As one of two unique spots in Calistoga, with the Old Faithful Geyser, the Petrified Forest is a great visit if you are in the area. I will be the first to admit that I didn’t fully understand petrified trees before I visited this spot. However, after seeing them, I can appreciate how unique it is to have a trail like this where you walk a little less than a mile and can see a half-dozen beautifully preserved trees. Not to mention, these are supposed to be the largest in the entire world. Here is all the info if you want to check it out yourself.
- Cost: $10
- Hours: 10 AM – 5 PM. Docent lead tours at 11 AM, 1 PM and 3 PM
- Location: 4100 Petrified Forest Road, Calistoga Ca 94515
- Information from my visit in 2017
History was taken from here:
Since the early 20th century, the same Calistoga based family has maintained and operated the forest. The forest was bought by Ollie Orre Bockee, from M.C. Meeker, around 1912. The total purchase cost was $14,000. Bockee continued to purchase surrounding land and acquired a total of 845 acres. Bockee opened the property to tourists around 1914 and charged 50 cents per person. Bockee died in 1950. Her sister became the owner of the property. Bockee’s direct descendants maintain it today. It was listed on the California Historical Landmarks list on January 31, 1978.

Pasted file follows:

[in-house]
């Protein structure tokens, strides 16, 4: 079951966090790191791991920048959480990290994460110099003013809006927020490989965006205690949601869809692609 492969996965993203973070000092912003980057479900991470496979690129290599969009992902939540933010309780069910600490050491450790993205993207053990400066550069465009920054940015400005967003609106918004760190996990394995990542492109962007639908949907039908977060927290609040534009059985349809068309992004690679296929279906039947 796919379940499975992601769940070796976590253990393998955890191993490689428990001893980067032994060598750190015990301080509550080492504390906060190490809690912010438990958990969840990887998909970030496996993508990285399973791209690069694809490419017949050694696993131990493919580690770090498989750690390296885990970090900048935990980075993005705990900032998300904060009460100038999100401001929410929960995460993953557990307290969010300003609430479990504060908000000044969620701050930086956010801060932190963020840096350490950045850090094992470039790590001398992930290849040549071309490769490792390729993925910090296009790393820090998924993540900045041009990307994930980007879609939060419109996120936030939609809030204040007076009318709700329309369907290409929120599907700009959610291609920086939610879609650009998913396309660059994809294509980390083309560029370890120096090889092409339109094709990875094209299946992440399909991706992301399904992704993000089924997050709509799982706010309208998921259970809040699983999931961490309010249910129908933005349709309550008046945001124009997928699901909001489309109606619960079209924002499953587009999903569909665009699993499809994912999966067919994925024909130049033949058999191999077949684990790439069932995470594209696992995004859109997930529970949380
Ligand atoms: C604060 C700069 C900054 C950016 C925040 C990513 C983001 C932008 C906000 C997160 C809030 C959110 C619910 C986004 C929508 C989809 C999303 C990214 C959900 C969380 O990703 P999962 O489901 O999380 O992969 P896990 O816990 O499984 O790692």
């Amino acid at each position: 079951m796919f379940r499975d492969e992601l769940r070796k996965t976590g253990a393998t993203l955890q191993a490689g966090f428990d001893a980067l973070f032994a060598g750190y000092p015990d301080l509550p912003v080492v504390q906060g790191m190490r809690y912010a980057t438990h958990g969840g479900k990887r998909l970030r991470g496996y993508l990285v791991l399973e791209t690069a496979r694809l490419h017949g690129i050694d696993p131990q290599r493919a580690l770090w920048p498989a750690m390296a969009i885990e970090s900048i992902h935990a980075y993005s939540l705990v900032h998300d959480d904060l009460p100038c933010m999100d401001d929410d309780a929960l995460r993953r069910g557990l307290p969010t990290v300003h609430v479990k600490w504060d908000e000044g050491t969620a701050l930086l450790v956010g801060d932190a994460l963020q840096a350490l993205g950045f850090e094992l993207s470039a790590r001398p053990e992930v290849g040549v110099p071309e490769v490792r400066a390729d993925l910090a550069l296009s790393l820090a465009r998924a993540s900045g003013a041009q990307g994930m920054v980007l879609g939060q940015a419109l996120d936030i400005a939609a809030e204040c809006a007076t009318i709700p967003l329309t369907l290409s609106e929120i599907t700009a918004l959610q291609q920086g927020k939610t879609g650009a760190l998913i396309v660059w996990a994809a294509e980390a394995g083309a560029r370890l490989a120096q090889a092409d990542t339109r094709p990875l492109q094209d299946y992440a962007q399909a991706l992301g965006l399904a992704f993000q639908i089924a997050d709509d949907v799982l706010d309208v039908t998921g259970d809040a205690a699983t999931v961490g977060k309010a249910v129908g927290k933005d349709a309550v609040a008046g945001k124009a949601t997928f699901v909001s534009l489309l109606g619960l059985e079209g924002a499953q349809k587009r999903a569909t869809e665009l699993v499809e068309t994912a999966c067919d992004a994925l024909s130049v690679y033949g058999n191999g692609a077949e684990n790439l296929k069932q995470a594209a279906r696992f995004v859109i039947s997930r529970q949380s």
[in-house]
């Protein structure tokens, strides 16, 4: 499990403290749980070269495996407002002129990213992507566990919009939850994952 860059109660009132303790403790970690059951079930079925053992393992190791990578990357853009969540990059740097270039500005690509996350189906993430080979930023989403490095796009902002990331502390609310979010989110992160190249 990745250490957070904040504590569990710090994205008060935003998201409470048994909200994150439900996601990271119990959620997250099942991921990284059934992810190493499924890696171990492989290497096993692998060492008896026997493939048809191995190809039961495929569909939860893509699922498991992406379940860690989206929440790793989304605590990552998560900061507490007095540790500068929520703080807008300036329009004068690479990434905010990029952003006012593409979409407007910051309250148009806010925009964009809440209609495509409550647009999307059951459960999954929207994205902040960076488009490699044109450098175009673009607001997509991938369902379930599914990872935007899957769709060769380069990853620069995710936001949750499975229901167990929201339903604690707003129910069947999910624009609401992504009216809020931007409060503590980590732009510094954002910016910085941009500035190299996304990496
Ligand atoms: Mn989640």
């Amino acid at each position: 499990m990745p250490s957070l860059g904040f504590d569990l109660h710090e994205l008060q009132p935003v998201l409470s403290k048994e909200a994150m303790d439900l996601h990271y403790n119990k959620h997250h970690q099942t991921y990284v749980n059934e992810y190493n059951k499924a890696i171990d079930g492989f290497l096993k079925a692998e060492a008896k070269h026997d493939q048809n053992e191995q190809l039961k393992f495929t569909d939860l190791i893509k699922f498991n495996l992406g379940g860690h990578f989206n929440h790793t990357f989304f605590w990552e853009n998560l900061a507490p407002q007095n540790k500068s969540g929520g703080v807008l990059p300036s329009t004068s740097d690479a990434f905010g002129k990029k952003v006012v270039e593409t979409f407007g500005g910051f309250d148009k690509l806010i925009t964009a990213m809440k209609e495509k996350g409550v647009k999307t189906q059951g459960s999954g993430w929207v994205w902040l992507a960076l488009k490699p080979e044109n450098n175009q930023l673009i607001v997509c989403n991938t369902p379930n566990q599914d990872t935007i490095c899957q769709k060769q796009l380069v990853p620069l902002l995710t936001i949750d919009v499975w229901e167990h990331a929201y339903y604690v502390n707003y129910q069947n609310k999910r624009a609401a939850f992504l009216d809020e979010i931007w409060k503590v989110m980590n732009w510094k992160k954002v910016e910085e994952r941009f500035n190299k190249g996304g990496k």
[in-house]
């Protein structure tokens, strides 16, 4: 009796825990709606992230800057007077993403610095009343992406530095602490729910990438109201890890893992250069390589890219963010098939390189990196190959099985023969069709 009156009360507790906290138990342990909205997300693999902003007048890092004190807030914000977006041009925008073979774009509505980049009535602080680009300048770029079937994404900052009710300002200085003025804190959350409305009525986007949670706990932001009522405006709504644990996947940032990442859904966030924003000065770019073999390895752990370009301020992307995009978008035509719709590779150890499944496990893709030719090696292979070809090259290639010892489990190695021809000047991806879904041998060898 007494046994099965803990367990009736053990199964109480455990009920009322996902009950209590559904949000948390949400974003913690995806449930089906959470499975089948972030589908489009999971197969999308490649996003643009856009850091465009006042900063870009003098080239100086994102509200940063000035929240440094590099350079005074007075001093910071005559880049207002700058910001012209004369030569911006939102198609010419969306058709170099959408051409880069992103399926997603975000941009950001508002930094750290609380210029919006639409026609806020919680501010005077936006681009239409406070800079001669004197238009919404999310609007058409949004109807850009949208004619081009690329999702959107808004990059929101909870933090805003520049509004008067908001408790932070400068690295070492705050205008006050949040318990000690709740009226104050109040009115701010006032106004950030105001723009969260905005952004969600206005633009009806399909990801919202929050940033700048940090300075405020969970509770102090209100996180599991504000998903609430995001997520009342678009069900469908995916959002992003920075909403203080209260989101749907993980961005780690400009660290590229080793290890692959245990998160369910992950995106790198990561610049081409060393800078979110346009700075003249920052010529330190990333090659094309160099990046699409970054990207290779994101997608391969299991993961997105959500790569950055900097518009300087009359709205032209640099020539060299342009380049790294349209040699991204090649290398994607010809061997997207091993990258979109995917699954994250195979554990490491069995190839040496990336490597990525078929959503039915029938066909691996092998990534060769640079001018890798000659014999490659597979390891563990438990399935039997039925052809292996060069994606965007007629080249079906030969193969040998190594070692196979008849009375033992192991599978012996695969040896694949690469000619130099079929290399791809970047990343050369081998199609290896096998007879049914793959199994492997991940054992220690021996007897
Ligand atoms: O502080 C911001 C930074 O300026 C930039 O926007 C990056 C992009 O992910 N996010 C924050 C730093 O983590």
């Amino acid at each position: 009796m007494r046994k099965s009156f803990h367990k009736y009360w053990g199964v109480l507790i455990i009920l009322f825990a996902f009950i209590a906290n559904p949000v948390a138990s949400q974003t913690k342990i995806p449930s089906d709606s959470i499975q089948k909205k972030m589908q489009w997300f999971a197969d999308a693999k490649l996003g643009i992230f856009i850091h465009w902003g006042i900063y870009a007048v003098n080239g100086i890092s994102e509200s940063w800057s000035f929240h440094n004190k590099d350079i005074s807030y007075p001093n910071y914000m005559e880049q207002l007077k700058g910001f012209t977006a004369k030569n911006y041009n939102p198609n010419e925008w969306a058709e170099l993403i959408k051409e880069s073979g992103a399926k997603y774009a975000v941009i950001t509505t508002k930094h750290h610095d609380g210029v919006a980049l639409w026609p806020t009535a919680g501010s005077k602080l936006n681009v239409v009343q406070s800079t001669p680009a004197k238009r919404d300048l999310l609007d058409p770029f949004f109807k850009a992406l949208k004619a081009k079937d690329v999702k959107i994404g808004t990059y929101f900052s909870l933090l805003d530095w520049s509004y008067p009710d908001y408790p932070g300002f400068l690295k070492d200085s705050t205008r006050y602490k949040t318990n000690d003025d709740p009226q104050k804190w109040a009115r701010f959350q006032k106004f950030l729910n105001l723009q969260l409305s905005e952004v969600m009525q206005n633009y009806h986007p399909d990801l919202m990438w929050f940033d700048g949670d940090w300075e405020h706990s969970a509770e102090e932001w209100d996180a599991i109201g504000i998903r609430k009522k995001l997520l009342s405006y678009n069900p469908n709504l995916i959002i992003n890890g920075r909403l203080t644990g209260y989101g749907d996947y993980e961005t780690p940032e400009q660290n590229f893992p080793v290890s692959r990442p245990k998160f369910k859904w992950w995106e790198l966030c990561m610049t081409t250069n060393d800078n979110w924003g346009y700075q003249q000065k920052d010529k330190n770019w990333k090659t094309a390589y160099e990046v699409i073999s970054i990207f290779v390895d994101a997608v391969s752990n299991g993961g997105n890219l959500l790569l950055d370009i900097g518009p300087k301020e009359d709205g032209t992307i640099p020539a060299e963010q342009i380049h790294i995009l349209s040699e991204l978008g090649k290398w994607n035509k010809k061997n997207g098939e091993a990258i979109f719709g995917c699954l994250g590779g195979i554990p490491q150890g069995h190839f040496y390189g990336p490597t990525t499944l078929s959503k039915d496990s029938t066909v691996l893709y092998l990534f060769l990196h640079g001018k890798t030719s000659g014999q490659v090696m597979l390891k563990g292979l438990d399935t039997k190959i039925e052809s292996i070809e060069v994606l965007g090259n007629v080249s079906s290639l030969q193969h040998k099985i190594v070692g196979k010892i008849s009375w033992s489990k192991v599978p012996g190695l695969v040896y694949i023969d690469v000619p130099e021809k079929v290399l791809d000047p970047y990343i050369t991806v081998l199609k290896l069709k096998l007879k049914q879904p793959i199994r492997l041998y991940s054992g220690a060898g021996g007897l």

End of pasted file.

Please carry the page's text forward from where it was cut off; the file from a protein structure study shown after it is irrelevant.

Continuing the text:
After driving up a windy hill road from the town I arrived at the small parking lot for the Petrified Forest. While you are traveling up the road, you will see signs for the forest, but the last sign does come out of nowhere, so make sure to be watching for it.
After walking up to the house that had been renovated into a shop, I paid my fee, received a map, and hit the trail.
The map shows you all of the different points of interest along the trail, and it is a great way to see/understand the forest. Right from the beginning of the trail, there is an example of a petrified tree as well, with a sign talking about how they came to be. You can read about it here. While walking along the trail here are a few of my favorite spots.
The Pit Tree
The Tunnel Tree
Robert Louis Stevenson Tree
Also, there is a .5 mile round trip spur that heads off the trail near the back, which I would recommend you take. This short hike over a relatively flat path, takes you back to a small meadow that features a beautiful view of Mt St Helena, the old active volcano.
If you continue past that for a tenth of a mile, you will also see the area where the ash fell from the eruption. It features a plaque with a lot of information on the area and what makes up ash falls.
All in all, this is a unique spot that you will have to decide whether your family will enjoy or not. I thought it was exciting, and it provided a unique attraction that we don’t often see. If you get a chance to visit, let me know in the comments.